(ii.) Gregory of Nyssa says, in his second Homily on the Resurrection, * εν τοις ακριβέστεροις αντιγράφοις το κατά Μάρκον ευαγγέλιον μέχρι του « εφοβούτο γάρ, ” έχει το τέλος.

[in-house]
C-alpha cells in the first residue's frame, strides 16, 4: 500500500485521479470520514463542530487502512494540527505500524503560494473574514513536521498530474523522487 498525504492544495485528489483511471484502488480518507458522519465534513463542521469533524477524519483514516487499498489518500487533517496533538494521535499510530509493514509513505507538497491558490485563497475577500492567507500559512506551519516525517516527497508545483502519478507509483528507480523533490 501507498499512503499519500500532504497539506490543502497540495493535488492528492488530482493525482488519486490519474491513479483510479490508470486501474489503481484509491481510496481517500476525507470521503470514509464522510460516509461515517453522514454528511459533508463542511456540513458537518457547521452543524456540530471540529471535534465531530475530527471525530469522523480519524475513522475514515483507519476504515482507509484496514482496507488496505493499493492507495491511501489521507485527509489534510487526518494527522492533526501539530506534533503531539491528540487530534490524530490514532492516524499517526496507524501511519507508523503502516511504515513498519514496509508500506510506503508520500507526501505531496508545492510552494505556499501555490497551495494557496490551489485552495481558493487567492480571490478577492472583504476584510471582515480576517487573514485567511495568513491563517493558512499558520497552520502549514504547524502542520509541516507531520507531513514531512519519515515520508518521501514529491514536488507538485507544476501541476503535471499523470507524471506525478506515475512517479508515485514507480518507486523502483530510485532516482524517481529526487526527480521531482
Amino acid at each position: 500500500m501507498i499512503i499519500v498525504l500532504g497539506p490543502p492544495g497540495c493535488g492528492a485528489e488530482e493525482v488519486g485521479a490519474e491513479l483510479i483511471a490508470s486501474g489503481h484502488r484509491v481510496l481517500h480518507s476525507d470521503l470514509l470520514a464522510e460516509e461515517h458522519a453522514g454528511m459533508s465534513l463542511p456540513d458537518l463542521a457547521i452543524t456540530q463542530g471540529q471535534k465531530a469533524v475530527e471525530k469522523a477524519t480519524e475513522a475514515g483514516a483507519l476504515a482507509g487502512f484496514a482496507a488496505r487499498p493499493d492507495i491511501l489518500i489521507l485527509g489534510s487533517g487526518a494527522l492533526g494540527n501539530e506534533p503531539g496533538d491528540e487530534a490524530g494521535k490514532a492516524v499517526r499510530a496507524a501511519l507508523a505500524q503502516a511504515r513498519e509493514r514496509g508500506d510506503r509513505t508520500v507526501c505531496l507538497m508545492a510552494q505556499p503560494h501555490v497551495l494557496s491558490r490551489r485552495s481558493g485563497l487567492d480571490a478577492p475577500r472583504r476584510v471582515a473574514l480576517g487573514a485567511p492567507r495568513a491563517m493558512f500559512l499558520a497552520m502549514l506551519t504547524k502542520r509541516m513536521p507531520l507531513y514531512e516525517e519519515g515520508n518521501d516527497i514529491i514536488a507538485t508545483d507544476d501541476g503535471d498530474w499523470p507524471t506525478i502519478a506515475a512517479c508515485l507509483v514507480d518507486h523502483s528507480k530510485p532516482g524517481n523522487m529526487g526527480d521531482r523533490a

(iii.) Victor of Antioch, in his Commentary on Mark, says : επειδή έν τισι των αντιγράφων πρόσκειται το κατά Μάρκον ευαγ γελίω, “αναστάς δε τη μια του σαββάτου πρωί εφάνη , ” κτλ . δοκεί δε τούτο διαφωνείν τω υπό του Ματθαίου ειρημένω , έρούμεν , ως δυνατόν ήν ειπείν , ότι νενόθευται το παρά Μάρκο τελευταίον έν τισι φερόμενον . πλήν ίνα μη δόξωμεν επί το έτοιμον καταφεύγειν , ούτως αναγνωσόμεθα, « αναστάς δέ, ” και υποστίξαντες επάγομεν, « πρωϊ τη μιά του σαββάτου, ” κτλ . …. παρά πλείστους αντι γράφοις ουκ ήν δε ταύτα τα επιφερόμενα εν τω κατά Μάρκον ευαγγελίω ως νόθα γαρ ενόμισαν αυτά τινες είναι . ημείς δε εξ ακριβών αντιγράφων , ως εν πλείστοις ευρόντες αυτά , κατά το παλαιστιναίον ευαγγέλιον Μάρκου, ως έχει η αλήθεια , συντεθεί καμεν και την εν αυτώ επιφερομένην δεσποτικήν άνάστασιν μετά τό , εφοβούντο γάρ. (Matthaei Gr . Test . ii . 269.) This remark of Victor is worthy of attention ; for his testimony to the absence of these twelve verses from some or many copies, stands in contrast to his own opinion on the subject. He seems to speak of having added the passage in question (to his own copy, perhaps) on the authority of a Palestinian exemplar.